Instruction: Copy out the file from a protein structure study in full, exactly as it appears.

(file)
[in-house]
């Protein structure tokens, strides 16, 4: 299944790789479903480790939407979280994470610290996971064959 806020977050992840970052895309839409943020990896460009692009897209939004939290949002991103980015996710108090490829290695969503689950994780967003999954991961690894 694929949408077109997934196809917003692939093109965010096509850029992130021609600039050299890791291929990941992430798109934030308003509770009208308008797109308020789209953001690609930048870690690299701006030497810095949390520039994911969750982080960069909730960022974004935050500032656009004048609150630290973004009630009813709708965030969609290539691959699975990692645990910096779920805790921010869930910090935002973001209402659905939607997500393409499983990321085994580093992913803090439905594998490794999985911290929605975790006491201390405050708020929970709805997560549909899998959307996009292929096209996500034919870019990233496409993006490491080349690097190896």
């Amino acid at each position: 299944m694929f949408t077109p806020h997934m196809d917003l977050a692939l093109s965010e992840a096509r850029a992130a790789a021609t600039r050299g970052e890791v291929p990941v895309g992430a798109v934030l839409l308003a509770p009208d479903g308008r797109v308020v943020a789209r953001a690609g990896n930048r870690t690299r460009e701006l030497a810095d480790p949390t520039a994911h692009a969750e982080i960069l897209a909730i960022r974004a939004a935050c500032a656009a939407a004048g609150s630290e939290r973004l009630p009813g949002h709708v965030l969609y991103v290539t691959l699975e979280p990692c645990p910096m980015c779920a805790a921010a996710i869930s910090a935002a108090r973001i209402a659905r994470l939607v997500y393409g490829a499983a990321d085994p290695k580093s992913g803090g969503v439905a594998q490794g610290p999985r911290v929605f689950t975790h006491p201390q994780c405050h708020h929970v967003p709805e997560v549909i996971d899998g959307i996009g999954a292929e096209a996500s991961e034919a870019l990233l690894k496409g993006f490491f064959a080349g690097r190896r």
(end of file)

[in-house]
């Protein structure tokens, strides 16, 4: 299944790789479903480790939407979280994470610290996971064959 806020977050992840970052895309839409943020990896460009692009897209939004939290949002991103980015996710108090490829290695969503689950994780967003999954991961690894 694929949408077109997934196809917003692939093109965010096509850029992130021609600039050299890791291929990941992430798109934030308003509770009208308008797109308020789209953001690609930048870690690299701006030497810095949390520039994911969750982080960069909730960022974004935050500032656009004048609150630290973004009630009813709708965030969609290539691959699975990692645990910096779920805790921010869930910090935002973001209402659905939607997500393409499983990321085994580093992913803090439905594998490794999985911290929605975790006491201390405050708020929970709805997560549909899998959307996009292929096209996500034919870019990233496409993006490491080349690097190896």
């Amino acid at each position: 299944m694929f949408t077109p806020h997934m196809d917003l977050a692939l093109s965010e992840a096509r850029a992130a790789a021609t600039r050299g970052e890791v291929p990941v895309g992430a798109v934030l839409l308003a509770p009208d479903g308008r797109v308020v943020a789209r953001a690609g990896n930048r870690t690299r460009e701006l030497a810095d480790p949390t520039a994911h692009a969750e982080i960069l897209a909730i960022r974004a939004a935050c500032a656009a939407a004048g609150s630290e939290r973004l009630p009813g949002h709708v965030l969609y991103v290539t691959l699975e979280p990692c645990p910096m980015c779920a805790a921010a996710i869930s910090a935002a108090r973001i209402a659905r994470l939607v997500y393409g490829a499983a990321d085994p290695k580093s992913g803090g969503v439905a594998q490794g610290p999985r911290v929605f689950t975790h006491p201390q994780c405050h708020h929970v967003p709805e997560v549909i996971d899998g959307i996009g999954a292929e096209a996500s991961e034919a870019l990233l690894k496409g993006f490491f064959a080349g690097r190896r």